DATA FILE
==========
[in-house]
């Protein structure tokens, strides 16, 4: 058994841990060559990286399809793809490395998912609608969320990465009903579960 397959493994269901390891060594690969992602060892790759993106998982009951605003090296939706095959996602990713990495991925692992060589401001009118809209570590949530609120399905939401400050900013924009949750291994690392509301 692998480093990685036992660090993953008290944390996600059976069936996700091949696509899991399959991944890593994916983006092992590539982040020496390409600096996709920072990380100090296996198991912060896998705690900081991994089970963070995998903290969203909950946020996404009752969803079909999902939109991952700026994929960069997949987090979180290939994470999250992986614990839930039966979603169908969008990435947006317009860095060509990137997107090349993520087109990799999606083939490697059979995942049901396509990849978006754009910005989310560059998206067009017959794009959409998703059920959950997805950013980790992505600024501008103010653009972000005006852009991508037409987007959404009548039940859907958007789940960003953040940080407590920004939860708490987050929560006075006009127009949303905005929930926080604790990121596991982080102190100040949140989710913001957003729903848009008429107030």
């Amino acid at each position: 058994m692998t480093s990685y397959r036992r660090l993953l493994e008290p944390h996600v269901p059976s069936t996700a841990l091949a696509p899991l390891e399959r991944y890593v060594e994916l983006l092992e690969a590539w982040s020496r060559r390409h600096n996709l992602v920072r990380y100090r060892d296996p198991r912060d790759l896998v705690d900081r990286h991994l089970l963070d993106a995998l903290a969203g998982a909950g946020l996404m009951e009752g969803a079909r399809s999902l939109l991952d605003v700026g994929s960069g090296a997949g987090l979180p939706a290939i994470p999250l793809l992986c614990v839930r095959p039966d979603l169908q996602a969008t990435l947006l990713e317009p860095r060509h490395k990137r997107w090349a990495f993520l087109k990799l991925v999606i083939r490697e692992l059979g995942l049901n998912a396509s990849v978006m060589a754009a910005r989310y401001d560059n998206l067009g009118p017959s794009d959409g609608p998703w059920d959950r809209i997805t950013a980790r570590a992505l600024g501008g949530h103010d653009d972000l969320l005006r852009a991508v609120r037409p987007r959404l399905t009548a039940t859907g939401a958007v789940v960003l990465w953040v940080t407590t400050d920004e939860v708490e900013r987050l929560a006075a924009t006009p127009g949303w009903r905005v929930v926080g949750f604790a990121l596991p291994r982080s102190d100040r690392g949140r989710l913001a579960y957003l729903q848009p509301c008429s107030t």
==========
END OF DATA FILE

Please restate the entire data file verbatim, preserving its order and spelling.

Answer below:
[in-house]
């Protein structure tokens, strides 16, 4: 058994841990060559990286399809793809490395998912609608969320990465009903579960 397959493994269901390891060594690969992602060892790759993106998982009951605003090296939706095959996602990713990495991925692992060589401001009118809209570590949530609120399905939401400050900013924009949750291994690392509301 692998480093990685036992660090993953008290944390996600059976069936996700091949696509899991399959991944890593994916983006092992590539982040020496390409600096996709920072990380100090296996198991912060896998705690900081991994089970963070995998903290969203909950946020996404009752969803079909999902939109991952700026994929960069997949987090979180290939994470999250992986614990839930039966979603169908969008990435947006317009860095060509990137997107090349993520087109990799999606083939490697059979995942049901396509990849978006754009910005989310560059998206067009017959794009959409998703059920959950997805950013980790992505600024501008103010653009972000005006852009991508037409987007959404009548039940859907958007789940960003953040940080407590920004939860708490987050929560006075006009127009949303905005929930926080604790990121596991982080102190100040949140989710913001957003729903848009008429107030």
């Amino acid at each position: 058994m692998t480093s990685y397959r036992r660090l993953l493994e008290p944390h996600v269901p059976s069936t996700a841990l091949a696509p899991l390891e399959r991944y890593v060594e994916l983006l092992e690969a590539w982040s020496r060559r390409h600096n996709l992602v920072r990380y100090r060892d296996p198991r912060d790759l896998v705690d900081r990286h991994l089970l963070d993106a995998l903290a969203g998982a909950g946020l996404m009951e009752g969803a079909r399809s999902l939109l991952d605003v700026g994929s960069g090296a997949g987090l979180p939706a290939i994470p999250l793809l992986c614990v839930r095959p039966d979603l169908q996602a969008t990435l947006l990713e317009p860095r060509h490395k990137r997107w090349a990495f993520l087109k990799l991925v999606i083939r490697e692992l059979g995942l049901n998912a396509s990849v978006m060589a754009a910005r989310y401001d560059n998206l067009g009118p017959s794009d959409g609608p998703w059920d959950r809209i997805t950013a980790r570590a992505l600024g501008g949530h103010d653009d972000l969320l005006r852009a991508v609120r037409p987007r959404l399905t009548a039940t859907g939401a958007v789940v960003l990465w953040v940080t407590t400050d920004e939860v708490e900013r987050l929560a006075a924009t006009p127009g949303w009903r905005v929930v926080g949750f604790a990121l596991p291994r982080s102190d100040r690392g949140r989710l913001a579960y957003l729903q848009p509301c008429s107030t």